The ICO Man Cometh!

The UK Information Commissioner’s Office (ICO) has been increasingly active over the past couple of years in levying fines on various organisations, both government and commercial, for breaches of the Data Protection Act (DPA) 1998 by failing to protect personal information adequately.

Why should I care?

Failure to protect personal information could result in a number of consequences for an organisation. Arguably the least of these is a fine from the ICO which can be up to £500,000. There is also the reputational damage of ‘naming and shaming’ on the ICO website and ‘the press’. In addition there is pressure from some legal quarters for fines against an organisation to be passed on to Third Party Suppliers if they were found to be directly responsible for a data breach.

The seventh principle of the Data Protection Act states:

“Appropriate technical and organisational measures shall be taken against unauthorised or unlawful processing of personal data and against accidental loss or destruction of, or damage to, personal data”.

There have been a number of cases this year of fines levied against organisations; the most recent reported was a fine against Scottish Borders Council of £250,000 after paper records of employee pension details, salary and bank account information were found in a paper recycling bank. This shows that all forms of information, not just that stored digitally, require appropriate protection.

The ICO has quite considerable powers and in September 2012 SC Magazine reported that the ICO is considering custodial sentences for instance of proven malicious data loss. The ICO Deputy Commissioner stated in a presentation that the biggest risk was now the human factor, as all breaches had a human failing behind them and organisations were not protecting themselves. (See Ascentor’s recent research into the Human Face of Information Risk).

Most recently the ICO has given specific advice aimed at charitable organisations that hold personal information and advised them to be aware of their responsibilities ( read the SC article on this move here )and is also aiming advice at schools.

What can I do about it?

In April 2012 the ICO published its guide for Small and Medium Businesses (SMBs) on how to protect their IT systems to meet the requirements of the DPA and this comprised a number of steps:

  • Assess the risk to your business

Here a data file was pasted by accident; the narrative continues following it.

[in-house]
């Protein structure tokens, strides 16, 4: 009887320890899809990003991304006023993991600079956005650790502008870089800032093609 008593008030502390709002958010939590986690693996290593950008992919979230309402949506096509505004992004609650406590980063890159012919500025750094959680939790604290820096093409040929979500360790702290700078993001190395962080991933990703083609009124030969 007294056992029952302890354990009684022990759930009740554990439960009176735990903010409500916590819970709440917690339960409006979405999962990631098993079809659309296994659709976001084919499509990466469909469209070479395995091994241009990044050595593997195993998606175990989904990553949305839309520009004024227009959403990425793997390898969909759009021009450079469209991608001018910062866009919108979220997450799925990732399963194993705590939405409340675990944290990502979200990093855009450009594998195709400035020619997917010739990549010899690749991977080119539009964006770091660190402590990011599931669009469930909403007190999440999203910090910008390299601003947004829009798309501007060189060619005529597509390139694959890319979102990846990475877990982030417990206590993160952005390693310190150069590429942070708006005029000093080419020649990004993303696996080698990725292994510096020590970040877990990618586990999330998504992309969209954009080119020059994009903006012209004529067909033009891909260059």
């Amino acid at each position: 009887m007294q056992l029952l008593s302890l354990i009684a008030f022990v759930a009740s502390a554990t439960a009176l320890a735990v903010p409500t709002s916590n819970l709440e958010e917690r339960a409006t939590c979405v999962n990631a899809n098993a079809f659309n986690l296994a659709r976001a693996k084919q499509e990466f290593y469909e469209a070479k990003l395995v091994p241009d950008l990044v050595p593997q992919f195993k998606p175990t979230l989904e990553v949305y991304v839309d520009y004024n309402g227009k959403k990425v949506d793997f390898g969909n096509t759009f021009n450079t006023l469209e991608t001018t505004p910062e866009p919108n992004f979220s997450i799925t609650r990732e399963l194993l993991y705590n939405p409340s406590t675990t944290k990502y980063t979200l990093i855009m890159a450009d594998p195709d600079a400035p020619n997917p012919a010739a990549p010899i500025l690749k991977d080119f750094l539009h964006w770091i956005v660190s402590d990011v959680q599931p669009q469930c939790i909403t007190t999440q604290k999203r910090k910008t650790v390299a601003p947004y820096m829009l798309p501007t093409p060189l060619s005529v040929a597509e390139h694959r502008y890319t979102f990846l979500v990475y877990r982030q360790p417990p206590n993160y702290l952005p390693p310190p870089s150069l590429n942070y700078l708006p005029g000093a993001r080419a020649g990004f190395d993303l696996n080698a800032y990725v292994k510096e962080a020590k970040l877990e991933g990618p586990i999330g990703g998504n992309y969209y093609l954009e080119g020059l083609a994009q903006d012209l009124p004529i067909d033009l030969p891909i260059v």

• Use a layered approach to security (physical, technical and procedural measures)
  • Secure data on the move and in mobile devices
  • Keep your system up to date
  • Keep an eye out for problems
  • Make sure that your organisation understand the procedures to protect data
  • Minimise your data
  • Make sure your IT contractor is doing what he/she should be

Read the ICO guide here » A Practical Guide to IT Security .

What shouldI do about it?

As the ICO’s guide points out each organisation’s information handling and business context is different and the principles need to be applied in a sensible and pragmatic manner.

What do I do next?

Decide if the DPA applies to your organisation. If it does, read the ICO guide and then conduct a self assessment to assess if changes need to be made to protect any personal information. If you are not sure if it applies to you or you are not clear about conducting a self assessment get qualified support.

Ascentor’s view

Ascentor believes that protecting personal data is just one part of managing risks to an organisation’s information, whether that is company IPR, details of commercial strategies, customer data, protectively marked information or personal data. It’s about assessing the risks and developing a pragmatic and cost effective approach to managing those risks.

By Steve Maddison , Director and Principal Consultant at Ascentor.

Related content:

You may also be interested in:

Ascentor's cyber security review 2020

Ascentor’s cyber security review of 2020

It was the year a different kind of virus dominated. But that didn’t stop cyber criminals exploiting it. We look back at 2020.

Cyber security myths of SMEs

Cyber security myths putting SMEs at risk

SMEs have long been a favourite hunting ground for cyber criminals and, in the worst case scenario, may not survive. We look at some of the myths that put SMEs at risk of cyber crime.

Work from home cyber security myths

Cyber security myths home workers fall for

Home workers are a growing gateway to your data and systems. If they believe any of these popular cyber security myths, your security is at serious risk.